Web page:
Themes and Meanings
Since drama is a living, syncretic art, which unites the expressive capabilities of the word, visual gesture, tempo, and even architecture, any summary of a play is doomed to be at best incomplete, at worst misleading. The problem is especially apparent when one turns to the dramas of Tadeusz Kantor. This dramatist, who was also a noted avant-garde painter, constructed his plays as visual canvases, in which sparsity of language and suggestive visual theatrics combine in a powerful, distilled alloy to effect the message the playwright wished to convey to his audience. A summary of a play by Tadeusz Kantor is about as effective as a verbal summary of a Flemish painting. Nevertheless, such a summary may provide insight into the philosophical underpinnings of Kantor’s drama.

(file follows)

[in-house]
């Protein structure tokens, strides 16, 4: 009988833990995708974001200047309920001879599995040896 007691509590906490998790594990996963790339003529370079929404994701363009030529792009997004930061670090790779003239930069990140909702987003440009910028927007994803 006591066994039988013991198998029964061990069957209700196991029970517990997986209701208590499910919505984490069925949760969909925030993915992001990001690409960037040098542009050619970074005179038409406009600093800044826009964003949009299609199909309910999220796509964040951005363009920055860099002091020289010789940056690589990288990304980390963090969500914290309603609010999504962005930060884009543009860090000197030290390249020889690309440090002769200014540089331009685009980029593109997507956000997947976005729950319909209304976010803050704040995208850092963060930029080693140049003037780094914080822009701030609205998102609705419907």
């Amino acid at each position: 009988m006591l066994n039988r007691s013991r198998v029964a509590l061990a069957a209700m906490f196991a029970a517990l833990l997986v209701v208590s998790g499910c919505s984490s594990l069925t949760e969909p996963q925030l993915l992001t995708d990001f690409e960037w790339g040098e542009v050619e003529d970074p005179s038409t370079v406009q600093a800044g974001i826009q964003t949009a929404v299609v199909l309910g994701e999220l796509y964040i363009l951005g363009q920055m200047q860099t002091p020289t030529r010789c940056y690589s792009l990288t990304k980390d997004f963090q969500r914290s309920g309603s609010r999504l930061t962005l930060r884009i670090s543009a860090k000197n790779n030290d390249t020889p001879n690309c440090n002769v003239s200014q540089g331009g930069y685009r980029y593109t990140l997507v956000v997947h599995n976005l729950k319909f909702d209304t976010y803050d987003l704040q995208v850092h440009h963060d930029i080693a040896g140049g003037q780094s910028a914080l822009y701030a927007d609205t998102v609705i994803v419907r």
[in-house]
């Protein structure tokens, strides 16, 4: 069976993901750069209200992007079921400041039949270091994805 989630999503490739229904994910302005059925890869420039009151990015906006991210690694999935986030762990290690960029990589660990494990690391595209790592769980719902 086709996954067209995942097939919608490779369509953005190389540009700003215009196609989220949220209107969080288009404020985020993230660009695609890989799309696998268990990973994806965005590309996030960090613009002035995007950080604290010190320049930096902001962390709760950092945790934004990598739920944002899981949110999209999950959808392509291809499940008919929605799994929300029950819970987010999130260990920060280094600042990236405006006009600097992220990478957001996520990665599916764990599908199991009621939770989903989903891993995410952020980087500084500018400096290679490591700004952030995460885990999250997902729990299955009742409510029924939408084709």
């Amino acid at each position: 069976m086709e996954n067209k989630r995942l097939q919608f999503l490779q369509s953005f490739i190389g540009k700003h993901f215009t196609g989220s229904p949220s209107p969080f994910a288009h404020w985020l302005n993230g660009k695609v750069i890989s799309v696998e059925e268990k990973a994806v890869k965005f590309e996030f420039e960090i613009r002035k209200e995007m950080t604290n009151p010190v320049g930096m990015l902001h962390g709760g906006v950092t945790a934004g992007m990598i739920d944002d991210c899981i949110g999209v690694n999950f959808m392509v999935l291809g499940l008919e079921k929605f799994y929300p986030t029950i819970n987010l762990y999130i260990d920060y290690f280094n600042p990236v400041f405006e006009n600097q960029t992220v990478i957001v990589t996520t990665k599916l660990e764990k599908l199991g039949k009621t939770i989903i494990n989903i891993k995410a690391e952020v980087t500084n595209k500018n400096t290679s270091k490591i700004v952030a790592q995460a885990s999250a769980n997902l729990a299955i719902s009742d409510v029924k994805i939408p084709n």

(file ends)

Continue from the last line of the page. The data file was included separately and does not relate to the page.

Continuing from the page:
Critics often refer to Kantor’s plays as “séances,” following the subtitle of his first play, Umara klasa (pr. 1975; The Dead Class, 1979). Deceased personages populate Kantor’s stage. Their constant shuffling back and forth between their shadowy existence and the life-experience of the audience (the only “live” people in the theater, according to Kantor) is indicative of the playwright’s distinctive conception of drama. In his plays, Kantor sought to evoke the interpenetration of the world of the living and the world of the dead. In the disjointed action of Kantor’s theater, there is a curious, constant ebb and flow from one world into the other. For...
(The entire section is 551 words.)